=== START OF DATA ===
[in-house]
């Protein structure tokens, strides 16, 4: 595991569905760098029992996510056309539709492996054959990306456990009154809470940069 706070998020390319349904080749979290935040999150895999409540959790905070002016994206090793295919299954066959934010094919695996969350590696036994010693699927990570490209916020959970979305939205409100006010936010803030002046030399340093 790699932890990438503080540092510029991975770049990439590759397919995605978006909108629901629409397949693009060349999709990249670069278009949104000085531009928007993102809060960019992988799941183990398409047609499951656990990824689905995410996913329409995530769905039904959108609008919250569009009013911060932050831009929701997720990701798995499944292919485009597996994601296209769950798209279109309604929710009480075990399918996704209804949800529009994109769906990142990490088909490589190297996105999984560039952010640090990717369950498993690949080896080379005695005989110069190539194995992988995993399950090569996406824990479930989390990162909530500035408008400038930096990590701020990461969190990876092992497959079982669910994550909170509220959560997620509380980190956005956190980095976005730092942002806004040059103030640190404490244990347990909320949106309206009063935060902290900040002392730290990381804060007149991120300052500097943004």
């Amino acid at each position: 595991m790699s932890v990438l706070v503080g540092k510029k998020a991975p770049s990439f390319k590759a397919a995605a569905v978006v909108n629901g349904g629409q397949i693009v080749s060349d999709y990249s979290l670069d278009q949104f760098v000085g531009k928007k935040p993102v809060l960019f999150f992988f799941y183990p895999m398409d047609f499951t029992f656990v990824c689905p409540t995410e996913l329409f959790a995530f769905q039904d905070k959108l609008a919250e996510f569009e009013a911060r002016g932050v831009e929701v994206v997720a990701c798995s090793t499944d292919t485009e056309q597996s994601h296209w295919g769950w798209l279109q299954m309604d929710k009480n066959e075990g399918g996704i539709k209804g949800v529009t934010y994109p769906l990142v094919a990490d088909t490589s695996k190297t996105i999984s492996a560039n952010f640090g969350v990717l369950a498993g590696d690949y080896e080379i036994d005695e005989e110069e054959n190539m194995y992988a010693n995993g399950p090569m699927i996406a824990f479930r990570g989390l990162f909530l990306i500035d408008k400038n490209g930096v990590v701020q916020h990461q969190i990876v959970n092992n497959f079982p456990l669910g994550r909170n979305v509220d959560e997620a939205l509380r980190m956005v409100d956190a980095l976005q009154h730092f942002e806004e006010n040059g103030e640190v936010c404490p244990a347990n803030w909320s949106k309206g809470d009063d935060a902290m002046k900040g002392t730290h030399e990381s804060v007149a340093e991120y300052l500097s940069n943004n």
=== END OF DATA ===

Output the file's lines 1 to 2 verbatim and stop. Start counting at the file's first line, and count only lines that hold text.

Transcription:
[in-house]
């Protein structure tokens, strides 16, 4: 595991569905760098029992996510056309539709492996054959990306456990009154809470940069 706070998020390319349904080749979290935040999150895999409540959790905070002016994206090793295919299954066959934010094919695996969350590696036994010693699927990570490209916020959970979305939205409100006010936010803030002046030399340093 790699932890990438503080540092510029991975770049990439590759397919995605978006909108629901629409397949693009060349999709990249670069278009949104000085531009928007993102809060960019992988799941183990398409047609499951656990990824689905995410996913329409995530769905039904959108609008919250569009009013911060932050831009929701997720990701798995499944292919485009597996994601296209769950798209279109309604929710009480075990399918996704209804949800529009994109769906990142990490088909490589190297996105999984560039952010640090990717369950498993690949080896080379005695005989110069190539194995992988995993399950090569996406824990479930989390990162909530500035408008400038930096990590701020990461969190990876092992497959079982669910994550909170509220959560997620509380980190956005956190980095976005730092942002806004040059103030640190404490244990347990909320949106309206009063935060902290900040002392730290990381804060007149991120300052500097943004």